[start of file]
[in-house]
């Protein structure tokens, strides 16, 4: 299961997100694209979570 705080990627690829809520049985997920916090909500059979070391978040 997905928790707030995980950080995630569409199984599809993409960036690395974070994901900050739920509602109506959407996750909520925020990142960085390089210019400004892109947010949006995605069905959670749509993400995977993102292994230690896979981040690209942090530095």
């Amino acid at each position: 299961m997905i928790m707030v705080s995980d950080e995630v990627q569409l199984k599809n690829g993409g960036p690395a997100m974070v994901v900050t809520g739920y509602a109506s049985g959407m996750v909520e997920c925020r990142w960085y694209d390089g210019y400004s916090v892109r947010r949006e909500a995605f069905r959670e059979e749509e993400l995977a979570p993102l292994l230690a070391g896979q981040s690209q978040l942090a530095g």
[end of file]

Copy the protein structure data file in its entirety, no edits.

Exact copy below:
[in-house]
């Protein structure tokens, strides 16, 4: 299961997100694209979570 705080990627690829809520049985997920916090909500059979070391978040 997905928790707030995980950080995630569409199984599809993409960036690395974070994901900050739920509602109506959407996750909520925020990142960085390089210019400004892109947010949006995605069905959670749509993400995977993102292994230690896979981040690209942090530095």
């Amino acid at each position: 299961m997905i928790m707030v705080s995980d950080e995630v990627q569409l199984k599809n690829g993409g960036p690395a997100m974070v994901v900050t809520g739920y509602a109506s049985g959407m996750v909520e997920c925020r990142w960085y694209d390089g210019y400004s916090v892109r947010r949006e909500a995605f069905r959670e059979e749509e993400l995977a979570p993102l292994l230690a070391g896979q981040s690209q978040l942090a530095g």